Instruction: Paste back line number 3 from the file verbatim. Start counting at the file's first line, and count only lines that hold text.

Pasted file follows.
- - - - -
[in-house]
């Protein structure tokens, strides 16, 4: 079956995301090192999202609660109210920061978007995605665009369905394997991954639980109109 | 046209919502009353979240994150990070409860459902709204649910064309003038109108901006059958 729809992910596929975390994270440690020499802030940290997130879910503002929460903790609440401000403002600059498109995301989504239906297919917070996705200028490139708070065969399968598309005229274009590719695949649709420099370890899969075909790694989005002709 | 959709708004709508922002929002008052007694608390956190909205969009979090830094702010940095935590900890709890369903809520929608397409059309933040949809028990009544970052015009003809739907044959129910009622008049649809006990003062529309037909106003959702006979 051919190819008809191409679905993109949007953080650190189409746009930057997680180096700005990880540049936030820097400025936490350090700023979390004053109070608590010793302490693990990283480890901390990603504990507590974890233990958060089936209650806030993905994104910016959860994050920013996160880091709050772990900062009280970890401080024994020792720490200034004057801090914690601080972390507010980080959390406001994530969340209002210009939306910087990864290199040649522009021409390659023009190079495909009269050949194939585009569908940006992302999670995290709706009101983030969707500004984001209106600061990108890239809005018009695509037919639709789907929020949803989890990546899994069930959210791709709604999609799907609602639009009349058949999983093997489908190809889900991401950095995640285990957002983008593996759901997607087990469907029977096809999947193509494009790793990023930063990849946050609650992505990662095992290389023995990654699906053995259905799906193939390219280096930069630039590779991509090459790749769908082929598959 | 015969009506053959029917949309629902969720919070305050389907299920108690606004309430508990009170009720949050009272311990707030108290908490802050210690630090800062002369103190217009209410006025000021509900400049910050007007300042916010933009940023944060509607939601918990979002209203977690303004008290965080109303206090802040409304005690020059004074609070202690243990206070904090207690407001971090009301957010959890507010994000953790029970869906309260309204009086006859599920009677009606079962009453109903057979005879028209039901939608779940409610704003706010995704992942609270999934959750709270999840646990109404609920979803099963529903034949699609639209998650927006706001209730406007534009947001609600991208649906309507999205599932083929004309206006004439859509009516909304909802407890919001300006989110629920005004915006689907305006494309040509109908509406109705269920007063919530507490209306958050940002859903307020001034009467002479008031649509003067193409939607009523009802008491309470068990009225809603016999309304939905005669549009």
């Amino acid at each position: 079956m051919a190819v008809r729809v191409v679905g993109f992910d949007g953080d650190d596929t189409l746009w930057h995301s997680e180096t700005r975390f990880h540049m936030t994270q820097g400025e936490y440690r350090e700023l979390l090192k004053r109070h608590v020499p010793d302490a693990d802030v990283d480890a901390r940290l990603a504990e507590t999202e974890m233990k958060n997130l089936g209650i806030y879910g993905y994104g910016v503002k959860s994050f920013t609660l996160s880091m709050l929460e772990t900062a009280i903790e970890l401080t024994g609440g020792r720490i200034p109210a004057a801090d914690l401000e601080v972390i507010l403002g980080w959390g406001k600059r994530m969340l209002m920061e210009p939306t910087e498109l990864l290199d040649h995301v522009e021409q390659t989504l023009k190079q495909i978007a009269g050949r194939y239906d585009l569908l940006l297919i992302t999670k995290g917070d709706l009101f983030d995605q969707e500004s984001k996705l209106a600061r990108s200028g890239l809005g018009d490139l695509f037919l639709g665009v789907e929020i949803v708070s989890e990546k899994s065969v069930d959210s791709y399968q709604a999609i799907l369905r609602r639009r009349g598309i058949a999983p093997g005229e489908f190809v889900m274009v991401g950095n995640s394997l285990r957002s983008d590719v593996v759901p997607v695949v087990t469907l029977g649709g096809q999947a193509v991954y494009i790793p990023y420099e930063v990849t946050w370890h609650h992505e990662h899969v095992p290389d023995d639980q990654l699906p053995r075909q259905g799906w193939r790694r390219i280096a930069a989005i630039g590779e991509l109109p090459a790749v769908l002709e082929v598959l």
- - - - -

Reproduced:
């Amino acid at each position: 079956m051919a190819v008809r729809v191409v679905g993109f992910d949007g953080d650190d596929t189409l746009w930057h995301s997680e180096t700005r975390f990880h540049m936030t994270q820097g400025e936490y440690r350090e700023l979390l090192k004053r109070h608590v020499p010793d302490a693990d802030v990283d480890a901390r940290l990603a504990e507590t999202e974890m233990k958060n997130l089936g209650i806030y879910g993905y994104g910016v503002k959860s994050f920013t609660l996160s880091m709050l929460e772990t900062a009280i903790e970890l401080t024994g609440g020792r720490i200034p109210a004057a801090d914690l401000e601080v972390i507010l403002g980080w959390g406001k600059r994530m969340l209002m920061e210009p939306t910087e498109l990864l290199d040649h995301v522009e021409q390659t989504l023009k190079q495909i978007a009269g050949r194939y239906d585009l569908l940006l297919i992302t999670k995290g917070d709706l009101f983030d995605q969707e500004s984001k996705l209106a600061r990108s200028g890239l809005g018009d490139l695509f037919l639709g665009v789907e929020i949803v708070s989890e990546k899994s065969v069930d959210s791709y399968q709604a999609i799907l369905r609602r639009r009349g598309i058949a999983p093997g005229e489908f190809v889900m274009v991401g950095n995640s394997l285990r957002s983008d590719v593996v759901p997607v695949v087990t469907l029977g649709g096809q999947a193509v991954y494009i790793p990023y420099e930063v990849t946050w370890h609650h992505e990662h899969v095992p290389d023995d639980q990654l699906p053995r075909q259905g799906w193939r790694r390219i280096a930069a989005i630039g590779e991509l109109p090459a790749v769908l002709e082929v598959l």